Simon Ramshaw’s review published on Letterboxd:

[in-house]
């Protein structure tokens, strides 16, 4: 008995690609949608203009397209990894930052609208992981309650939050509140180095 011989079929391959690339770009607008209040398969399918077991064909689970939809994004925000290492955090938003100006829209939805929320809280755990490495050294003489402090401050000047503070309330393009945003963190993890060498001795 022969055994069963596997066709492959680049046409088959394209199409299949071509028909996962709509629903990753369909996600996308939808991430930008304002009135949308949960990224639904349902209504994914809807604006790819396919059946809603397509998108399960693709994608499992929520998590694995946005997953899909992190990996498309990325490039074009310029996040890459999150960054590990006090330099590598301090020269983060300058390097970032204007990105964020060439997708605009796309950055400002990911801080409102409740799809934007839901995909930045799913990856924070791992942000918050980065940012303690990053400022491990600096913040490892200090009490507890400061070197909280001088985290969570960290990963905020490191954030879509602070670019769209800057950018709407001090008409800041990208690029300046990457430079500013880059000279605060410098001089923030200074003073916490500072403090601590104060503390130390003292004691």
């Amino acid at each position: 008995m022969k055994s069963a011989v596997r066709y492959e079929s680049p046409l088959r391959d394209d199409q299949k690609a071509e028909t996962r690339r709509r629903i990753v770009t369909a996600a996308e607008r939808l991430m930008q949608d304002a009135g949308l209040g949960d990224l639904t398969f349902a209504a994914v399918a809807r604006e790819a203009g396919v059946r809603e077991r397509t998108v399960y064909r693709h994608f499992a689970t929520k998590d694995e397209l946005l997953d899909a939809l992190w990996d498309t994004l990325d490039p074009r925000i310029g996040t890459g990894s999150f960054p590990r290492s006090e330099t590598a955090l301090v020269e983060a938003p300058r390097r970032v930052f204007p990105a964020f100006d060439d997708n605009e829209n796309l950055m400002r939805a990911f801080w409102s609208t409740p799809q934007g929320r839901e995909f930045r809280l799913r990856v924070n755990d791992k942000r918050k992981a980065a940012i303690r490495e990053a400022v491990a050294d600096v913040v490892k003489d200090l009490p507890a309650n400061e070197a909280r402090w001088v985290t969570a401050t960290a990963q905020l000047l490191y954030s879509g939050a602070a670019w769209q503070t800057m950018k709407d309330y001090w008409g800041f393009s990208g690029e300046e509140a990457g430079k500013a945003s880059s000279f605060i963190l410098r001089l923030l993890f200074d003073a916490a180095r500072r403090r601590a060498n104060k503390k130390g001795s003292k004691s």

Owes a big debt to Breaking the Waves, but manages to recontextualise von Trier’s tale of insidious misogyny into one of the most rigorous portraits of post-war trauma and general PTSD I’ve come across, without sacrificing any of the barbed politics that come with such a plot. I’m unsure of how the incredibly handsome and immersive photography compliments what is occasionally a fairly contrived plot, but every twist and new revelation carries with it so much weight that I felt my stomach drop in two very unpleasant instances. The symbolism of both Iya and Masha being polar opposites forged from the same crucible is noticeable but powerful, and adds to the texture of the screenplay as a heavy tragedy as well as a deeply human illustration of the indescribable horror of losing a human life (and the way no one can provide recompense for that). I might be underrating this, since certain moments irritated me along the way with their abject cruelty, but everything in the end feels earned. Think I need a pint now.